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Husband, father, grandfather, friend...a few of the roles acquired in 62 years of living.  I keep an upbeat attitude, loving humor and the singular freedom of a perfect laugh.  I don't let curmudgeons ruin my day; that only gives them power over me.  Having experienced death once, I no longer fear it, although I am still frightened by the process of dying.  I love to write because it allows me the freedom to vent those complex feelings that bounce restlessly off the walls of my mind; and express the beauty that can only be found within the human heart.

Wednesday, November 19, 2014

The Case for Space*

Photo from Apollo 8, NASA

"The Case for Space"
A plea for freeing the human spirit
By Ralph F. Couey
Somerset, PA

*Johnstown Tribune-Democrat, March 30, 2010
as "Unshackle Human Spirit From Earthbound Cage"

Copyright © 2008 by Ralph Couey

For uncounted generations, humans have looked to the night sky, pondering what lies beyond our planetary cradle. That stubborn curiosity has forever marked the human species. Even today we remain fascinated by what lies Out There. Such contemplation is profound, especially when one considers that humanity is the only intelligent technological species known to exist within the 154 billion light years that defines the known universe.

And that Earth is the only known cradle of life.

The universe calls to the explorer inside all of us. That desire defines our natures; to explore; to touch the unknown and make it known.

During the 1960’s, the drive to the moon was undertaken in a blizzard of emotion and wartime urgency. However, that frenetic momentum faded after Project Apollo. We still launch shuttles and send robot probes to the planets with spectacular results.

But no one can ignore the fact that humans haven’t left earth orbit in 40 years.
The recent decision to cancel plans to establish a human habitat on the moon, and a manned exploration of Mars has chained us once again within our earth-bound cage.

Naysayers criticize space exploration as a waste of money, claiming that the poor suffer when we launch rockets. However, from 1966 through 1969 during the Space Program’s most active years, U.S. unemployment was consistently 3.7 percent, a far cry from today. According to published government numbers, over those same 4 years, the economy grew at a rate of 6.75%. In 1967 and 1968, it grew at a phenomenal 8% and 9%.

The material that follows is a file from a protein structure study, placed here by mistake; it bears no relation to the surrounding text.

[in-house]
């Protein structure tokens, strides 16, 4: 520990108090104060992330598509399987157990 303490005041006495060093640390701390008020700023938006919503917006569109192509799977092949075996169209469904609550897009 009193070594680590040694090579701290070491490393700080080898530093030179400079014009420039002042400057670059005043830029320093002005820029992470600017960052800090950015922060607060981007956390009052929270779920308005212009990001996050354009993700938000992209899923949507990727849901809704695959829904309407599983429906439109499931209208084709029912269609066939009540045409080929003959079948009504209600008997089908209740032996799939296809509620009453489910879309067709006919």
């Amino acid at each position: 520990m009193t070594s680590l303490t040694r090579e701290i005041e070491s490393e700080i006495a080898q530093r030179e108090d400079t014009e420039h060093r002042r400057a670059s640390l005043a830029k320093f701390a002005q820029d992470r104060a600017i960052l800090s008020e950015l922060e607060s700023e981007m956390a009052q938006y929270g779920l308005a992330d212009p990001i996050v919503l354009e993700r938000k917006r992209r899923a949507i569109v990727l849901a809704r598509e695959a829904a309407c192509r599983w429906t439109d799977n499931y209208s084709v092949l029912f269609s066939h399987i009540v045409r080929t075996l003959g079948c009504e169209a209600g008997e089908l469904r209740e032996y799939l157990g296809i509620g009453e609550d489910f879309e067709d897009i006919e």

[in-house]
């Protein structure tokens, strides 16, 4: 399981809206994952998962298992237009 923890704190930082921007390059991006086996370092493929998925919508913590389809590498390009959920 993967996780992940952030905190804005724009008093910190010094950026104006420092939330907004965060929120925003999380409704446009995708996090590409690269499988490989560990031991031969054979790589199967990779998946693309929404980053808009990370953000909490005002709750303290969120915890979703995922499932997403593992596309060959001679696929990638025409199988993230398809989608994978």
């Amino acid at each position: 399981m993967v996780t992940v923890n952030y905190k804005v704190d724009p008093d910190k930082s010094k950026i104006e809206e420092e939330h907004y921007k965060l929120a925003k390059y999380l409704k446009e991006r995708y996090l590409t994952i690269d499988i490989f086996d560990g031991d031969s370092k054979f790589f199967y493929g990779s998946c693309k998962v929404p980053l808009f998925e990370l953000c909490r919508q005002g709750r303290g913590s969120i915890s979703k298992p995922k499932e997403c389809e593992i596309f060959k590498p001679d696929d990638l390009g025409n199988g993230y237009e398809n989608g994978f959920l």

A sustained manned space program would generate many long-term jobs. Remember that this would not be an explorational drive-by, but decades-long support for permanent habitats on the moon and Mars. We’ll need not only scientists and technologists, but managers, secretaries, manufacturers, plumbers, carpenters, and laborers in large numbers.

And does anyone want to guess what tax revenues would be with 97% employment and the economy expanding at 7% to 8% annually?

Kids are riveted by space, and a space program would provide a thrilling context to education, especially in math and science. A person set on that path should never know poverty.

And maybe, just maybe, motivate kids to turn away from the bottomless pit of substance abuse.

Space exploration also improves life on earth. 1,500 patented devices and processes have arisen out of the space program, such as kidney dialysis, CAT scans, water purification, as well as huge advances in computer technology.

President John F. Kennedy said that humans need challenges, “…not because they are easy, but because they are hard.” Facing challenges, instead of retreating from them, makes us better, both as individuals and as a species.

But it’s not just the look up; it’s the look down which has proven compelling.

Every human who has seen earth from orbit reports the same profound perspective. From space, there are no countries. No borders, no lines of demarcation. No politics. They see earth and her teeming billions as one organism, sharing a fragile outpost on the edge of the loneliest frontier.

Looking to the stars expands our vision. There, amongst the planets and stars, we will find hope and the will to fulfill the promise of our gifts and talents. The future of the human race depends upon our willingness to face frontiers.

And the courage to conquer them.
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